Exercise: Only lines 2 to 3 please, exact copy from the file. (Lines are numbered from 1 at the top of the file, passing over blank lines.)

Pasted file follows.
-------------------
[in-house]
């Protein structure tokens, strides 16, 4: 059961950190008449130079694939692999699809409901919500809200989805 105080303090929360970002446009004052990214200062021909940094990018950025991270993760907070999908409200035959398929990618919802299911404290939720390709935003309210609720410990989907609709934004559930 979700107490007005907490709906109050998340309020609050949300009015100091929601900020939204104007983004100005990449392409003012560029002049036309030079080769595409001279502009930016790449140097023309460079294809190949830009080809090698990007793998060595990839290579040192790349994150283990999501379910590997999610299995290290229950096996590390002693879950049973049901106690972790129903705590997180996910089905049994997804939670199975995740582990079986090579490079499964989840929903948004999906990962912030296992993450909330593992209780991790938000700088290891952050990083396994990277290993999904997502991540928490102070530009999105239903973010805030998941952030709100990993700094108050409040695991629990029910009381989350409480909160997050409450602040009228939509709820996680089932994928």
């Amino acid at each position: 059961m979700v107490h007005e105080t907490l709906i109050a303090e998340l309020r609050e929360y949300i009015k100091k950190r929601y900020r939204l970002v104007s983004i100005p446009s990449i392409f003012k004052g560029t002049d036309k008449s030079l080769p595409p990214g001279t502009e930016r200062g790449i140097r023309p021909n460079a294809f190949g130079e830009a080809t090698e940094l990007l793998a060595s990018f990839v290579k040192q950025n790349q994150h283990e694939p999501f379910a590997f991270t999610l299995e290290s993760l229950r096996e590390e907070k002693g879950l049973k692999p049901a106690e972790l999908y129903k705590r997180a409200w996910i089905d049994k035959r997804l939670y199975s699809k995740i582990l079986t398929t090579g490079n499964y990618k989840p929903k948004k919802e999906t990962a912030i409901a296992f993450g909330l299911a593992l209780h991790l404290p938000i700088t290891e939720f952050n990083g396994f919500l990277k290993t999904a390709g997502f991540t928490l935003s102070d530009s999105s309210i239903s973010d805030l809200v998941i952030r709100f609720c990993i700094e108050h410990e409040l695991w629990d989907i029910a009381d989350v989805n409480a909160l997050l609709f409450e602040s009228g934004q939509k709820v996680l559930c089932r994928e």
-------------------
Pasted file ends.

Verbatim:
């Protein structure tokens, strides 16, 4: 059961950190008449130079694939692999699809409901919500809200989805 105080303090929360970002446009004052990214200062021909940094990018950025991270993760907070999908409200035959398929990618919802299911404290939720390709935003309210609720410990989907609709934004559930 979700107490007005907490709906109050998340309020609050949300009015100091929601900020939204104007983004100005990449392409003012560029002049036309030079080769595409001279502009930016790449140097023309460079294809190949830009080809090698990007793998060595990839290579040192790349994150283990999501379910590997999610299995290290229950096996590390002693879950049973049901106690972790129903705590997180996910089905049994997804939670199975995740582990079986090579490079499964989840929903948004999906990962912030296992993450909330593992209780991790938000700088290891952050990083396994990277290993999904997502991540928490102070530009999105239903973010805030998941952030709100990993700094108050409040695991629990029910009381989350409480909160997050409450602040009228939509709820996680089932994928």
């Amino acid at each position: 059961m979700v107490h007005e105080t907490l709906i109050a303090e998340l309020r609050e929360y949300i009015k100091k950190r929601y900020r939204l970002v104007s983004i100005p446009s990449i392409f003012k004052g560029t002049d036309k008449s030079l080769p595409p990214g001279t502009e930016r200062g790449i140097r023309p021909n460079a294809f190949g130079e830009a080809t090698e940094l990007l793998a060595s990018f990839v290579k040192q950025n790349q994150h283990e694939p999501f379910a590997f991270t999610l299995e290290s993760l229950r096996e590390e907070k002693g879950l049973k692999p049901a106690e972790l999908y129903k705590r997180a409200w996910i089905d049994k035959r997804l939670y199975s699809k995740i582990l079986t398929t090579g490079n499964y990618k989840p929903k948004k919802e999906t990962a912030i409901a296992f993450g909330l299911a593992l209780h991790l404290p938000i700088t290891e939720f952050n990083g396994f919500l990277k290993t999904a390709g997502f991540t928490l935003s102070d530009s999105s309210i239903s973010d805030l809200v998941i952030r709100f609720c990993i700094e108050h410990e409040l695991w629990d989907i029910a009381d989350v989805n409480a909160l997050l609709f409450e602040s009228g934004q939509k709820v996680l559930c089932r994928e």